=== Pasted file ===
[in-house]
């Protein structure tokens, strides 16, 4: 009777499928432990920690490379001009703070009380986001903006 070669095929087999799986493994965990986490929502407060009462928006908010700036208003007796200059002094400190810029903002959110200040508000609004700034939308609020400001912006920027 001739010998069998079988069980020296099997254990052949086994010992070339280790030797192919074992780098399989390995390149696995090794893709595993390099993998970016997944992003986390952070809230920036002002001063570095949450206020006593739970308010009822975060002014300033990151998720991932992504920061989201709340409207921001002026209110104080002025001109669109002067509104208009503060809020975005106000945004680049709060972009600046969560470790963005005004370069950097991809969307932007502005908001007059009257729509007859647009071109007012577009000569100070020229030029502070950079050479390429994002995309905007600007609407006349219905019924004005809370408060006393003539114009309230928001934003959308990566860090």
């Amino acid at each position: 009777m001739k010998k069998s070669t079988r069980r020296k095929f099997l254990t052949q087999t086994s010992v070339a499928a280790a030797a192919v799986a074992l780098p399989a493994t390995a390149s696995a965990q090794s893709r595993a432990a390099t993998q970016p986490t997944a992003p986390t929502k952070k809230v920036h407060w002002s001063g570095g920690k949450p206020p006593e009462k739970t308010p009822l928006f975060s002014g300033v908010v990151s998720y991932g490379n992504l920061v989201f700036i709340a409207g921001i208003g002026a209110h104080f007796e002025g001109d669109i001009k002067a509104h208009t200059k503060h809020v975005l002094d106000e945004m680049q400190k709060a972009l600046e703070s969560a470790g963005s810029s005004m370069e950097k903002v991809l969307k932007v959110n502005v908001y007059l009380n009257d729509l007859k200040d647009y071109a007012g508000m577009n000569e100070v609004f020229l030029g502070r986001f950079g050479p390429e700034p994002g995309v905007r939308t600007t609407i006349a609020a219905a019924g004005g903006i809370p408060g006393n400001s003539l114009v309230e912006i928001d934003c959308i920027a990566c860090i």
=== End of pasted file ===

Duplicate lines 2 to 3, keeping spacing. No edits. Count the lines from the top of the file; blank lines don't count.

């Protein structure tokens, strides 16, 4: 009777499928432990920690490379001009703070009380986001903006 070669095929087999799986493994965990986490929502407060009462928006908010700036208003007796200059002094400190810029903002959110200040508000609004700034939308609020400001912006920027 001739010998069998079988069980020296099997254990052949086994010992070339280790030797192919074992780098399989390995390149696995090794893709595993390099993998970016997944992003986390952070809230920036002002001063570095949450206020006593739970308010009822975060002014300033990151998720991932992504920061989201709340409207921001002026209110104080002025001109669109002067509104208009503060809020975005106000945004680049709060972009600046969560470790963005005004370069950097991809969307932007502005908001007059009257729509007859647009071109007012577009000569100070020229030029502070950079050479390429994002995309905007600007609407006349219905019924004005809370408060006393003539114009309230928001934003959308990566860090």
């Amino acid at each position: 009777m001739k010998k069998s070669t079988r069980r020296k095929f099997l254990t052949q087999t086994s010992v070339a499928a280790a030797a192919v799986a074992l780098p399989a493994t390995a390149s696995a965990q090794s893709r595993a432990a390099t993998q970016p986490t997944a992003p986390t929502k952070k809230v920036h407060w002002s001063g570095g920690k949450p206020p006593e009462k739970t308010p009822l928006f975060s002014g300033v908010v990151s998720y991932g490379n992504l920061v989201f700036i709340a409207g921001i208003g002026a209110h104080f007796e002025g001109d669109i001009k002067a509104h208009t200059k503060h809020v975005l002094d106000e945004m680049q400190k709060a972009l600046e703070s969560a470790g963005s810029s005004m370069e950097k903002v991809l969307k932007v959110n502005v908001y007059l009380n009257d729509l007859k200040d647009y071109a007012g508000m577009n000569e100070v609004f020229l030029g502070r986001f950079g050479p390429e700034p994002g995309v905007r939308t600007t609407i006349a609020a219905a019924g004005g903006i809370p408060g006393n400001s003539l114009v309230e912006i928001d934003c959308i920027a990566c860090i």